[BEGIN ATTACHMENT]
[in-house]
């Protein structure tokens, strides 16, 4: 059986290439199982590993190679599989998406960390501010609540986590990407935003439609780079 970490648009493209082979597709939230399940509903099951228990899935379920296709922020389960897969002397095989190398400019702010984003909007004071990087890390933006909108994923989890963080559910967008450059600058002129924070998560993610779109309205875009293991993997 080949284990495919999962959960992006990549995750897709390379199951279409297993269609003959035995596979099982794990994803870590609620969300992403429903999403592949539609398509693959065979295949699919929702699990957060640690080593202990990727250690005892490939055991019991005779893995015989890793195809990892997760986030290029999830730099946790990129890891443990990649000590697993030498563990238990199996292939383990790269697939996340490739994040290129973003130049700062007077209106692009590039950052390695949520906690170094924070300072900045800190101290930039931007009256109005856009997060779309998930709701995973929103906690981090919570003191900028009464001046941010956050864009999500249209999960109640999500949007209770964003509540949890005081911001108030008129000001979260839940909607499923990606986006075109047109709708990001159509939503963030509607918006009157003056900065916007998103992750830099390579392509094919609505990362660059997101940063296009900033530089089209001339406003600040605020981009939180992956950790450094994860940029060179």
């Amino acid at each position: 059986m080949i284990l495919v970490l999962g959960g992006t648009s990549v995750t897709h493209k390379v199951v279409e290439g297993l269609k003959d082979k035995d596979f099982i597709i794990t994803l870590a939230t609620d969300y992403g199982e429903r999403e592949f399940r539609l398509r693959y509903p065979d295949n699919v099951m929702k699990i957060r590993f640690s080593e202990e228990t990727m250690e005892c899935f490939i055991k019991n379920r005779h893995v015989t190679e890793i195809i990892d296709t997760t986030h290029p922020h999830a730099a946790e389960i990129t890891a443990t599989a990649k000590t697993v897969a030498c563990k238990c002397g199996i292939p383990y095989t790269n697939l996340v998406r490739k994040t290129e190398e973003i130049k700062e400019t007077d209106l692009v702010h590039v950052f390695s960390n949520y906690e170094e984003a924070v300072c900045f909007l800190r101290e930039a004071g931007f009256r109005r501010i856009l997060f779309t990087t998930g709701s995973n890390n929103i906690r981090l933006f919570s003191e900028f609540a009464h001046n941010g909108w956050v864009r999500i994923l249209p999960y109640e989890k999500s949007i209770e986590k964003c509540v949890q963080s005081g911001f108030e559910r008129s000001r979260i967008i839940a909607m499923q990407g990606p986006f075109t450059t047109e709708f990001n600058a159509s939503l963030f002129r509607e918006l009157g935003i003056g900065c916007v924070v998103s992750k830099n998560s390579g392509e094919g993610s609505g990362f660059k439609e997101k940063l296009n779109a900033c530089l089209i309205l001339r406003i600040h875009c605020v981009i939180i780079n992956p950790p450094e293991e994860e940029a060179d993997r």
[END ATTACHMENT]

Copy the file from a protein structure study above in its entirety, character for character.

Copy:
[in-house]
């Protein structure tokens, strides 16, 4: 059986290439199982590993190679599989998406960390501010609540986590990407935003439609780079 970490648009493209082979597709939230399940509903099951228990899935379920296709922020389960897969002397095989190398400019702010984003909007004071990087890390933006909108994923989890963080559910967008450059600058002129924070998560993610779109309205875009293991993997 080949284990495919999962959960992006990549995750897709390379199951279409297993269609003959035995596979099982794990994803870590609620969300992403429903999403592949539609398509693959065979295949699919929702699990957060640690080593202990990727250690005892490939055991019991005779893995015989890793195809990892997760986030290029999830730099946790990129890891443990990649000590697993030498563990238990199996292939383990790269697939996340490739994040290129973003130049700062007077209106692009590039950052390695949520906690170094924070300072900045800190101290930039931007009256109005856009997060779309998930709701995973929103906690981090919570003191900028009464001046941010956050864009999500249209999960109640999500949007209770964003509540949890005081911001108030008129000001979260839940909607499923990606986006075109047109709708990001159509939503963030509607918006009157003056900065916007998103992750830099390579392509094919609505990362660059997101940063296009900033530089089209001339406003600040605020981009939180992956950790450094994860940029060179």
């Amino acid at each position: 059986m080949i284990l495919v970490l999962g959960g992006t648009s990549v995750t897709h493209k390379v199951v279409e290439g297993l269609k003959d082979k035995d596979f099982i597709i794990t994803l870590a939230t609620d969300y992403g199982e429903r999403e592949f399940r539609l398509r693959y509903p065979d295949n699919v099951m929702k699990i957060r590993f640690s080593e202990e228990t990727m250690e005892c899935f490939i055991k019991n379920r005779h893995v015989t190679e890793i195809i990892d296709t997760t986030h290029p922020h999830a730099a946790e389960i990129t890891a443990t599989a990649k000590t697993v897969a030498c563990k238990c002397g199996i292939p383990y095989t790269n697939l996340v998406r490739k994040t290129e190398e973003i130049k700062e400019t007077d209106l692009v702010h590039v950052f390695s960390n949520y906690e170094e984003a924070v300072c900045f909007l800190r101290e930039a004071g931007f009256r109005r501010i856009l997060f779309t990087t998930g709701s995973n890390n929103i906690r981090l933006f919570s003191e900028f609540a009464h001046n941010g909108w956050v864009r999500i994923l249209p999960y109640e989890k999500s949007i209770e986590k964003c509540v949890q963080s005081g911001f108030e559910r008129s000001r979260i967008i839940a909607m499923q990407g990606p986006f075109t450059t047109e709708f990001n600058a159509s939503l963030f002129r509607e918006l009157g935003i003056g900065c916007v924070v998103s992750k830099n998560s390579g392509e094919g993610s609505g990362f660059k439609e997101k940063l296009n779109a900033c530089l089209i309205l001339r406003i600040h875009c605020v981009i939180i780079n992956p950790p450094e293991e994860e940029a060179d993997r």